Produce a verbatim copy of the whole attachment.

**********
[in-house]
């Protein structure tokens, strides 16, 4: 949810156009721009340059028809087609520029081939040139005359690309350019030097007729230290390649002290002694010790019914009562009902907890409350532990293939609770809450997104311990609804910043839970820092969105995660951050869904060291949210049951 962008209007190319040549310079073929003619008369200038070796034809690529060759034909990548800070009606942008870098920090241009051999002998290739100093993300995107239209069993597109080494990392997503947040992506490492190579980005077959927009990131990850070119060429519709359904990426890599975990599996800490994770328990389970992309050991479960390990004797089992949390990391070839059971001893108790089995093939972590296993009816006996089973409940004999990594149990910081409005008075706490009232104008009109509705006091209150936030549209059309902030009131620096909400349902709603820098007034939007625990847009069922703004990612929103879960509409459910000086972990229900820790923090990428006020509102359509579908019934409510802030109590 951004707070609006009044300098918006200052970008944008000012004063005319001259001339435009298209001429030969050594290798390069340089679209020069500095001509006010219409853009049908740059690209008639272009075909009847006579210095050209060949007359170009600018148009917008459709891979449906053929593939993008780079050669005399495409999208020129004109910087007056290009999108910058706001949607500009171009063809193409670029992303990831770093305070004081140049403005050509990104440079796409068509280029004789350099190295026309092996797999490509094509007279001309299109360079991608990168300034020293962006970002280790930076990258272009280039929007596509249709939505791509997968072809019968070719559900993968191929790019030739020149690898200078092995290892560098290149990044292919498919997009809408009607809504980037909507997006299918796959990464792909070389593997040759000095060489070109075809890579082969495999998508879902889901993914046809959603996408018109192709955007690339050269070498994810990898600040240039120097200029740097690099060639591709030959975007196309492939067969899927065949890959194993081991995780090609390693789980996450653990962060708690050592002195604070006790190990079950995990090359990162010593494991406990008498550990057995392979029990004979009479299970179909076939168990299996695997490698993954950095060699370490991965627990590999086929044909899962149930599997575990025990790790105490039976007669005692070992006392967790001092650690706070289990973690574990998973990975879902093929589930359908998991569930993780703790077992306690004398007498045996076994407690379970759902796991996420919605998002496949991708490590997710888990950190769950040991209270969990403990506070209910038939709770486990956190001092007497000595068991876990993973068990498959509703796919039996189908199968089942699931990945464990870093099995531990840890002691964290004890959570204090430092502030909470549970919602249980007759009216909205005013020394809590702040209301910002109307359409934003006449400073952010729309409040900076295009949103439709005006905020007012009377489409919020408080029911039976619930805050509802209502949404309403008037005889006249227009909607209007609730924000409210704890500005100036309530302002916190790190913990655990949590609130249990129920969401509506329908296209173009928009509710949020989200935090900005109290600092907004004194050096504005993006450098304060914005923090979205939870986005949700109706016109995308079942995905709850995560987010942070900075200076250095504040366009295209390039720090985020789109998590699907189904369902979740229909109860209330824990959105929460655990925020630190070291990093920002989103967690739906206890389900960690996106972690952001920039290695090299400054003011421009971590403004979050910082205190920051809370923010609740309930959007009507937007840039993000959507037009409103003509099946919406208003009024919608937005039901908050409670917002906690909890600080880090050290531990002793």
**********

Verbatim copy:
[in-house]
């Protein structure tokens, strides 16, 4: 949810156009721009340059028809087609520029081939040139005359690309350019030097007729230290390649002290002694010790019914009562009902907890409350532990293939609770809450997104311990609804910043839970820092969105995660951050869904060291949210049951 962008209007190319040549310079073929003619008369200038070796034809690529060759034909990548800070009606942008870098920090241009051999002998290739100093993300995107239209069993597109080494990392997503947040992506490492190579980005077959927009990131990850070119060429519709359904990426890599975990599996800490994770328990389970992309050991479960390990004797089992949390990391070839059971001893108790089995093939972590296993009816006996089973409940004999990594149990910081409005008075706490009232104008009109509705006091209150936030549209059309902030009131620096909400349902709603820098007034939007625990847009069922703004990612929103879960509409459910000086972990229900820790923090990428006020509102359509579908019934409510802030109590 951004707070609006009044300098918006200052970008944008000012004063005319001259001339435009298209001429030969050594290798390069340089679209020069500095001509006010219409853009049908740059690209008639272009075909009847006579210095050209060949007359170009600018148009917008459709891979449906053929593939993008780079050669005399495409999208020129004109910087007056290009999108910058706001949607500009171009063809193409670029992303990831770093305070004081140049403005050509990104440079796409068509280029004789350099190295026309092996797999490509094509007279001309299109360079991608990168300034020293962006970002280790930076990258272009280039929007596509249709939505791509997968072809019968070719559900993968191929790019030739020149690898200078092995290892560098290149990044292919498919997009809408009607809504980037909507997006299918796959990464792909070389593997040759000095060489070109075809890579082969495999998508879902889901993914046809959603996408018109192709955007690339050269070498994810990898600040240039120097200029740097690099060639591709030959975007196309492939067969899927065949890959194993081991995780090609390693789980996450653990962060708690050592002195604070006790190990079950995990090359990162010593494991406990008498550990057995392979029990004979009479299970179909076939168990299996695997490698993954950095060699370490991965627990590999086929044909899962149930599997575990025990790790105490039976007669005692070992006392967790001092650690706070289990973690574990998973990975879902093929589930359908998991569930993780703790077992306690004398007498045996076994407690379970759902796991996420919605998002496949991708490590997710888990950190769950040991209270969990403990506070209910038939709770486990956190001092007497000595068991876990993973068990498959509703796919039996189908199968089942699931990945464990870093099995531990840890002691964290004890959570204090430092502030909470549970919602249980007759009216909205005013020394809590702040209301910002109307359409934003006449400073952010729309409040900076295009949103439709005006905020007012009377489409919020408080029911039976619930805050509802209502949404309403008037005889006249227009909607209007609730924000409210704890500005100036309530302002916190790190913990655990949590609130249990129920969401509506329908296209173009928009509710949020989200935090900005109290600092907004004194050096504005993006450098304060914005923090979205939870986005949700109706016109995308079942995905709850995560987010942070900075200076250095504040366009295209390039720090985020789109998590699907189904369902979740229909109860209330824990959105929460655990925020630190070291990093920002989103967690739906206890389900960690996106972690952001920039290695090299400054003011421009971590403004979050910082205190920051809370923010609740309930959007009507937007840039993000959507037009409103003509099946919406208003009024919608937005039901908050409670917002906690909890600080880090050290531990002793």